There are million red flags to check and if you don’t know what to do, seek help from experienced ones. Make use of the research skills you learned at school to good use.
4. What Matters In Your Resumè
One of your dilemmas is probably what to put in your resume. It’s also a trap to put everything in it. It begs the question, what matters in your resumè? When I was interviewing candidates, the first thing I look for is their career summary. Career summary includes relevant experience for the job that you are applying for. If you are a fresh grad, you can use your internship experience, co-curricular activities, and skills that you can leverage. It takes less than a minute before we move on to the next applicant. To make sure your paper makes it to the next round, you have to attract our attention to the primary space.
One of my pet peeves in reading resumès are making it too generic. You have to research the company and job you are applying. Put all the pertinent details such as awards, certifications that are only fitting. It’s not a one size fits all kind of thing. Avoid typo errors; proofread or ask another eye to read it out. Most importantly, never ever lie on your resumè. Don’t ruin it before you even get started.
5. Make A Good Impression
When I was interviewing candidates for our new team members, I pay attention to what they wear. Not to be judgmental but only to gauge how they represent themselves. Perception management is not a subject at school; this is something you will learn along the way. In business, as Harvey Specter said, “People respond on how we dress.” On one of my first inter-department meeting, I learned that we don’t represent ourselves, we represent our bosses. We are their secondary face and voice, they entrusted us of representing their behalf, so it’s our responsibility to express them well.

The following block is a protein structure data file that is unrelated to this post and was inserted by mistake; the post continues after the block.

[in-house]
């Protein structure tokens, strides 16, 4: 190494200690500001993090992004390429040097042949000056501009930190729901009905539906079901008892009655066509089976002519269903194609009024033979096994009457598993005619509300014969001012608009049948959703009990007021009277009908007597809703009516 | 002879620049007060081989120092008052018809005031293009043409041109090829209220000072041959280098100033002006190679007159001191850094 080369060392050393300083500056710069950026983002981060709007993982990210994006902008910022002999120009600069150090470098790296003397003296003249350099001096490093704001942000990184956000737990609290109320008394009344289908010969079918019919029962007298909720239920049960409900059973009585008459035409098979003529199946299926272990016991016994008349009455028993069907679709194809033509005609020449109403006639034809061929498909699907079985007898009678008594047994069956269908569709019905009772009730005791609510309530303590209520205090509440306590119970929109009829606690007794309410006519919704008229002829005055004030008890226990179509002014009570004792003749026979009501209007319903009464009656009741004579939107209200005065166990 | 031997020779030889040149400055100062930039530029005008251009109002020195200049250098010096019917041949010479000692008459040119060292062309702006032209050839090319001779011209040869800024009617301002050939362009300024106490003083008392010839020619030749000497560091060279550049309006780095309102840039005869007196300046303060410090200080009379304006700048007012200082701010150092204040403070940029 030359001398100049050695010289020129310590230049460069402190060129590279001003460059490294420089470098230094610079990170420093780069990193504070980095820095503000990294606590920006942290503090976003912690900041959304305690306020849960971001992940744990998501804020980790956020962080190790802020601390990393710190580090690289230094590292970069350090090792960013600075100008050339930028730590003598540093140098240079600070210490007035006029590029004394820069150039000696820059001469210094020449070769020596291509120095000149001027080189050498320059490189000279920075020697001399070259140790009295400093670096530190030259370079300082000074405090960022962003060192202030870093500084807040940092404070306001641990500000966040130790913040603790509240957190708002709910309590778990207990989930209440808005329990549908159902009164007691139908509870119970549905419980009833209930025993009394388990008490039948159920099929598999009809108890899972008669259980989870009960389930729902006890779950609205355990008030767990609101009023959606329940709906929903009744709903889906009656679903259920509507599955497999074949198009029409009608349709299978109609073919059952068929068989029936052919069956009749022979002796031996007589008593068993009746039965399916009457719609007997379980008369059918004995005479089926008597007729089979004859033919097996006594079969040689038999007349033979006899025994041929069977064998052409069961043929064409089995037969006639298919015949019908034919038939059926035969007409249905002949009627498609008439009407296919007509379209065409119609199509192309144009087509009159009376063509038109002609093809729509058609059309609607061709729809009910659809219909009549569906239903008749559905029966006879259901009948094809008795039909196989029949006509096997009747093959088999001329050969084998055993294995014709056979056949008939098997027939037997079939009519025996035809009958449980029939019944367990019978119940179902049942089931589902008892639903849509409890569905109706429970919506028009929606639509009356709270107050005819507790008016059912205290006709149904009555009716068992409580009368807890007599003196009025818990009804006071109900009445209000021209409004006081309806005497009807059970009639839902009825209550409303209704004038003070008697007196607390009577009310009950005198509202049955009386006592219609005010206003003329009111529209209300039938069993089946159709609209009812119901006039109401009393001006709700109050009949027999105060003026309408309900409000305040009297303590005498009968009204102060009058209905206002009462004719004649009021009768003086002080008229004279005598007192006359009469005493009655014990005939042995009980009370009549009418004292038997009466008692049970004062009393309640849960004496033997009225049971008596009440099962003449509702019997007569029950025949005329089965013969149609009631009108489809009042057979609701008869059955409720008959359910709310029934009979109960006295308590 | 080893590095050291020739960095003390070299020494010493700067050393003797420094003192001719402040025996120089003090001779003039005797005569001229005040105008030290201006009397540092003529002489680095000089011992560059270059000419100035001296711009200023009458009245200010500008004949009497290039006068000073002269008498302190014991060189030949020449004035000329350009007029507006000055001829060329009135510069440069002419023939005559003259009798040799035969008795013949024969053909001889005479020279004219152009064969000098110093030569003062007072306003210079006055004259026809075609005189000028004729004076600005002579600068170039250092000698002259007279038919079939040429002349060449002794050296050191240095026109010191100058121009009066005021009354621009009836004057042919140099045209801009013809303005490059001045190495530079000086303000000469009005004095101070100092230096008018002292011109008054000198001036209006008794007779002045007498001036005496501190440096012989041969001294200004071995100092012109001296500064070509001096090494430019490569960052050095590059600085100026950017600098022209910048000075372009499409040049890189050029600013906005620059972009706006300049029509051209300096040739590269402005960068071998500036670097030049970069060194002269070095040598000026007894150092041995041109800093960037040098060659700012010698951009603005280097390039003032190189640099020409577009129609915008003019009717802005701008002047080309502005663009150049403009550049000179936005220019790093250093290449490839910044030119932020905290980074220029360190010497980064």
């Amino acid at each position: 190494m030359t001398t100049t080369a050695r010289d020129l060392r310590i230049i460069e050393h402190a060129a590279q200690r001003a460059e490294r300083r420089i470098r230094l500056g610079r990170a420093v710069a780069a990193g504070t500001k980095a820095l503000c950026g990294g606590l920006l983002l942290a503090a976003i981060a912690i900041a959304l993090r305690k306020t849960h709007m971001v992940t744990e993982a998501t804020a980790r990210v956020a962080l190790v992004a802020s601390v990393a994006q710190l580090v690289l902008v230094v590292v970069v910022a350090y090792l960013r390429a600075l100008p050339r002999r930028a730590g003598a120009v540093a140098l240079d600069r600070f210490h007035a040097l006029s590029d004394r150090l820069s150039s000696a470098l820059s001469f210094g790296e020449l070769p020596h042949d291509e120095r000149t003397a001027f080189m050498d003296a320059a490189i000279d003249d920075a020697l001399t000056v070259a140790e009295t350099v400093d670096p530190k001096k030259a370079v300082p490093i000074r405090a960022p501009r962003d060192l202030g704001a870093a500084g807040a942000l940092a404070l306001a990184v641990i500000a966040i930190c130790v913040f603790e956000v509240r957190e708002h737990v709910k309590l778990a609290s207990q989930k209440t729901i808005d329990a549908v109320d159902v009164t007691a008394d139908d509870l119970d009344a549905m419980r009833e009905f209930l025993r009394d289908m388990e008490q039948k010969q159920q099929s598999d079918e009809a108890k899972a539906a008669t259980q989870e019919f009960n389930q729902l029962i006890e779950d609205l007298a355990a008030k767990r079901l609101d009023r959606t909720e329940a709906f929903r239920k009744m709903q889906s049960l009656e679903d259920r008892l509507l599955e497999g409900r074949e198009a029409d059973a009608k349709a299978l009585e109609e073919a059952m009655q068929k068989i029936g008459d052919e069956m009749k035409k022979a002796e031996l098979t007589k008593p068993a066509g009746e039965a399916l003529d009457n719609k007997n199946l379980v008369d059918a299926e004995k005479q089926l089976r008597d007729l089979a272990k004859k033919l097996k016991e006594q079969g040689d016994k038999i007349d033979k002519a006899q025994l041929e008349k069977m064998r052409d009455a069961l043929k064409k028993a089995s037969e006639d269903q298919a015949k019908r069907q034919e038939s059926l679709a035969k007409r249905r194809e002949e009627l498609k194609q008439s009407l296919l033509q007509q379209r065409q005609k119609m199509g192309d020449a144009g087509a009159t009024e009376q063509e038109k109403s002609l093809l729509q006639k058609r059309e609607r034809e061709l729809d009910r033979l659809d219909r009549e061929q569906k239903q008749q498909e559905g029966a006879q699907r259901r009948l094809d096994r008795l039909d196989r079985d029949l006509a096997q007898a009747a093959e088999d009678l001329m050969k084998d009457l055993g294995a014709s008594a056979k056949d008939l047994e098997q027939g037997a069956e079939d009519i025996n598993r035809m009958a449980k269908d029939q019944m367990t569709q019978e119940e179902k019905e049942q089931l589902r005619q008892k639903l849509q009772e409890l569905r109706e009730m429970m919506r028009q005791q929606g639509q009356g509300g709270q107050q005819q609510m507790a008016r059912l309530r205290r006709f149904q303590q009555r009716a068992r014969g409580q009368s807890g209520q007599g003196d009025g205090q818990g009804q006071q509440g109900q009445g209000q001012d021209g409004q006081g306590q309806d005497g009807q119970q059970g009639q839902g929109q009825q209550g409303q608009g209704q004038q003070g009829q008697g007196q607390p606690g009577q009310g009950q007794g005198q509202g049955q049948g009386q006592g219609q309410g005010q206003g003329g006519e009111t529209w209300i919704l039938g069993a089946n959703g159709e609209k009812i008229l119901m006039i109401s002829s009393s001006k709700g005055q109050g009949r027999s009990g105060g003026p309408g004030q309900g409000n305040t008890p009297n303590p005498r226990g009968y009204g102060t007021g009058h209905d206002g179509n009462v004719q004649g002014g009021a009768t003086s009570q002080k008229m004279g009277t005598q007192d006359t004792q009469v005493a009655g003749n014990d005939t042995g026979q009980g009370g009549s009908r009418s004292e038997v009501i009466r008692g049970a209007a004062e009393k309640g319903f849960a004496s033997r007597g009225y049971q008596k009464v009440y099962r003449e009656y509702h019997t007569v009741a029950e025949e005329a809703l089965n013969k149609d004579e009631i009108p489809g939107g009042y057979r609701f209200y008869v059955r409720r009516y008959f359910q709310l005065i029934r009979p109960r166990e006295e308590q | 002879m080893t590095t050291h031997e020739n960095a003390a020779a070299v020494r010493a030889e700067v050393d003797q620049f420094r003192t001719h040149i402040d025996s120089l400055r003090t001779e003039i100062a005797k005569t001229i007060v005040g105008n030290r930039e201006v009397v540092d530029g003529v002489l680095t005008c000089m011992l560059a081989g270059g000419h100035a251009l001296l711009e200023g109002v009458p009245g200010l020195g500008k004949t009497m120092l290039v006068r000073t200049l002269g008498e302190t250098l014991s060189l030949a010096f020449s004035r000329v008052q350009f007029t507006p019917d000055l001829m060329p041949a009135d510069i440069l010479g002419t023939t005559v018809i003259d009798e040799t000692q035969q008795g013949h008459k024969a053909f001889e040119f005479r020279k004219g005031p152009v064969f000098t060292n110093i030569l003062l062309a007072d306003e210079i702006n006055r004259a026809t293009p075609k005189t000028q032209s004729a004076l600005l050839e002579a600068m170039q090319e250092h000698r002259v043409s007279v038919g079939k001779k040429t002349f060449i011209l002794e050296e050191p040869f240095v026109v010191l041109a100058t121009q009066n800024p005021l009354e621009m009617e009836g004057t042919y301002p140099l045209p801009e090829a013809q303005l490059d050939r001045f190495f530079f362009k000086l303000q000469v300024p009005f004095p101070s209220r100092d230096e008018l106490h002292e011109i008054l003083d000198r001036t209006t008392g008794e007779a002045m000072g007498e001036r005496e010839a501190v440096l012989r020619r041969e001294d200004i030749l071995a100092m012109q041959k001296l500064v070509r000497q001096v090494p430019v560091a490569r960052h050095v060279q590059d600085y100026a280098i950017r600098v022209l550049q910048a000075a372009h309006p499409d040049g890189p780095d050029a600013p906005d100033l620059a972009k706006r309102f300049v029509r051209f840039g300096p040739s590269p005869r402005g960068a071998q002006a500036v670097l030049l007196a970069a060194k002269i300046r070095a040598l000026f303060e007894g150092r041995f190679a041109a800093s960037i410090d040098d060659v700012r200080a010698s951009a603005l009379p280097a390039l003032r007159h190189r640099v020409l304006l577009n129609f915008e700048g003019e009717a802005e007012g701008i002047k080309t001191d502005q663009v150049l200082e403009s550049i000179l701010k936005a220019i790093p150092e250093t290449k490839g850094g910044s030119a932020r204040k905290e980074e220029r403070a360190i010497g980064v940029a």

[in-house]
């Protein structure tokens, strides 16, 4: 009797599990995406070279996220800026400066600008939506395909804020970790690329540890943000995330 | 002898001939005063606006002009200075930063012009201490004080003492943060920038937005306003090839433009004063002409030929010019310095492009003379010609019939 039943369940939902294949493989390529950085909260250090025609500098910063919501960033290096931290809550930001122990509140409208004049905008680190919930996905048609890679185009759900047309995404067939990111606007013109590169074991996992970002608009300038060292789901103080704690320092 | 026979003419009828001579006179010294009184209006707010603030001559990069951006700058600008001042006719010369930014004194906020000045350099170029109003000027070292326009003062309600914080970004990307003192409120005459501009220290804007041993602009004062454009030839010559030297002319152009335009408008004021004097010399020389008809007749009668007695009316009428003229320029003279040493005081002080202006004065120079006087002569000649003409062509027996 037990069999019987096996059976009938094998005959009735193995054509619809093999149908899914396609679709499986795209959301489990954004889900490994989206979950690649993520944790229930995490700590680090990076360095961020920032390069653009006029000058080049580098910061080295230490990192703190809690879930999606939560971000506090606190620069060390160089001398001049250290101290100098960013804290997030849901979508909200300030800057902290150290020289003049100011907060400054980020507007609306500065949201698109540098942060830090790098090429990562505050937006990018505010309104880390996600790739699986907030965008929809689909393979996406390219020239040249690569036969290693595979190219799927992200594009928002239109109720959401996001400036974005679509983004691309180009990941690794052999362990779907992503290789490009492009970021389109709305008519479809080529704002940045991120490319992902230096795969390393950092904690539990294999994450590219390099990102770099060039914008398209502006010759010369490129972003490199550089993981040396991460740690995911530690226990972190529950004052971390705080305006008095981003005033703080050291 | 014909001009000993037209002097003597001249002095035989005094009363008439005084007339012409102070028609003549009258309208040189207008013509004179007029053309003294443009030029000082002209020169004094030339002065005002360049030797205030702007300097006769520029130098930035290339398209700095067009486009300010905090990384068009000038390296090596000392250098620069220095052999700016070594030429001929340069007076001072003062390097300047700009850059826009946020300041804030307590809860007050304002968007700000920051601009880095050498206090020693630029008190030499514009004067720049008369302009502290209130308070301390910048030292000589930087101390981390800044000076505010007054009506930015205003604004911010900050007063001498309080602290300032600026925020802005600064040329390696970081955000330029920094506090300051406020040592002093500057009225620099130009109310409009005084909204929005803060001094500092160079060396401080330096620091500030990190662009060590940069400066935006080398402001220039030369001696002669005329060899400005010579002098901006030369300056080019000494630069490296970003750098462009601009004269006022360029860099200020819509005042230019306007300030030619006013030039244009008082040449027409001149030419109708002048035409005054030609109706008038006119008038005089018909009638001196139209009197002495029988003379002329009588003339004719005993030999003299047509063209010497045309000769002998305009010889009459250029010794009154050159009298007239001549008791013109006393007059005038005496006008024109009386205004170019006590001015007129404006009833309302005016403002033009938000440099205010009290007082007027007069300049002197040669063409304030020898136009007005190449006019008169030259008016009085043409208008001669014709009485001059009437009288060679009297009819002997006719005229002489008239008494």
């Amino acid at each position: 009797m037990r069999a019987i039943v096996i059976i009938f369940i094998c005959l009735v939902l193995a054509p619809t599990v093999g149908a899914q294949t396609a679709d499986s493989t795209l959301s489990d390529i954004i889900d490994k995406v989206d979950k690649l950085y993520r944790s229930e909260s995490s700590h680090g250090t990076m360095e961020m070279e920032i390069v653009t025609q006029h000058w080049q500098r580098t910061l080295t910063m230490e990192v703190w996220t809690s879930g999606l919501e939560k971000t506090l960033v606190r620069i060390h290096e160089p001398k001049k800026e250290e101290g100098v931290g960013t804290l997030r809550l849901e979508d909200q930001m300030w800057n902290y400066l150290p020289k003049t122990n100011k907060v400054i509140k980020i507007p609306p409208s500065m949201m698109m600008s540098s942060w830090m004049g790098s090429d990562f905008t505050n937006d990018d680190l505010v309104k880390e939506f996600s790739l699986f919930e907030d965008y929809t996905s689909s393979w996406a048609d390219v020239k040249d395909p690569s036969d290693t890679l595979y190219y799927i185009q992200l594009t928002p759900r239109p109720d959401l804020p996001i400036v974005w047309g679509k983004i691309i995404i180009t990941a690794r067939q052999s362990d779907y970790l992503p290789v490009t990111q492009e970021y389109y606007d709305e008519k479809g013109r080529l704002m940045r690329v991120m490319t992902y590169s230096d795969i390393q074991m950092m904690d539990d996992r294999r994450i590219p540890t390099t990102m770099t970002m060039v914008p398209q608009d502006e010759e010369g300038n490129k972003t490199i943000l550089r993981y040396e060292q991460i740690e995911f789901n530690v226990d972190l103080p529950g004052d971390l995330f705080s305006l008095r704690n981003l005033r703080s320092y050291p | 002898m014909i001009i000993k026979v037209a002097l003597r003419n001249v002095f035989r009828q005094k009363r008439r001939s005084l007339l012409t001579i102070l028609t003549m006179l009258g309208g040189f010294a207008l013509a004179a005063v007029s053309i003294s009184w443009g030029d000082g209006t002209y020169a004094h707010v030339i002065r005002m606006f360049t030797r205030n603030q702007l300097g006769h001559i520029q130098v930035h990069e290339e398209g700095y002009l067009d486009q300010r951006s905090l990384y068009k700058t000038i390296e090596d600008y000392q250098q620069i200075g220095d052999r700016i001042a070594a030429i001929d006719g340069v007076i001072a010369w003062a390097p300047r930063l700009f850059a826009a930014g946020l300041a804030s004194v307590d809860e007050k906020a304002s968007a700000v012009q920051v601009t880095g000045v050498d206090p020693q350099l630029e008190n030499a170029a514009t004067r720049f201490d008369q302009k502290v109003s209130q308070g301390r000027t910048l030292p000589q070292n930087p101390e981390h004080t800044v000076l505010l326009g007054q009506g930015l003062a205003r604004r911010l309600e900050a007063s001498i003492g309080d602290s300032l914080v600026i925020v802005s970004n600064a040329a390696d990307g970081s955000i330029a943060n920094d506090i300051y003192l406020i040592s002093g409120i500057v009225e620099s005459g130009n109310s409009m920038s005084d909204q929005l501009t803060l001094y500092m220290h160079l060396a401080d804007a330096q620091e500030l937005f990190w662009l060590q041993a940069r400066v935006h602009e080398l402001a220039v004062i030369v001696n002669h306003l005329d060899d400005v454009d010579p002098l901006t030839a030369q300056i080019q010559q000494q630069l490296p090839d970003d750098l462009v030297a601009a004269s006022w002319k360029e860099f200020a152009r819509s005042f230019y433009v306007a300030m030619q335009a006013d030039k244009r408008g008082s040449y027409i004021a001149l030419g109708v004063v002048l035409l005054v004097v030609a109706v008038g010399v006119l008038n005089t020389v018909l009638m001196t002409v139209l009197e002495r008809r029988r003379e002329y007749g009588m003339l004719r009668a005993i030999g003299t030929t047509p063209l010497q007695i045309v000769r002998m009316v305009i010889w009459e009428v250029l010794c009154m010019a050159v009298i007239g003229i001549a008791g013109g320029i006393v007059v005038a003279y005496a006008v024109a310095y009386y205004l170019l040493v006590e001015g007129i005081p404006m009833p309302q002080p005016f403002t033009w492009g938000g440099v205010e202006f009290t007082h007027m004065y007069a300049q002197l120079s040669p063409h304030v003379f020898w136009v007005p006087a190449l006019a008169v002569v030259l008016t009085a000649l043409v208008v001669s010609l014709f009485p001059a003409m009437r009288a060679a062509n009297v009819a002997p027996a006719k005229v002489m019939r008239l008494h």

In your first interview, you are representing your school, family, and everyone who was part of your life, not being overly dramatic here but you will learn that soon enough. It is also important to be punctual before your schedule, doing so will help you have ample time to freshen up, walk around, and observe your future workplace.
7. Be Confident.
When I first started applying for a job, I don’t know what I’m doing. I researched tips on how to ace interviews but still, I know I’m doing something wrong. I didn’t have someone to help me identify the things I need to improve on. However, an HR from Sykes named Princess helped me out. She was the only one out of the many companies I applied for who spared her time to talk about what I should improve. After the telling me the results, she spoke to me in private and shared some tips on how to be more confident in job interviews.
Interviewers can sense if you are nervous, this affects the chances of getting the job. If you are not confident with what you are saying, stop for a moment and take a deep breath. This helps you calm your mind to get you back on track. Listening to questions carefully before answering is a good practice. Not that you are showing interest to the subject, this also gains the respect of the interviewer because you don’t answer questions right away but also let them know that you are thinking carefully before you open your mouth. Practice with a friend or in front of a mirror, research some questions and answer them. It eases the tension you are feeling before going to the hot seat.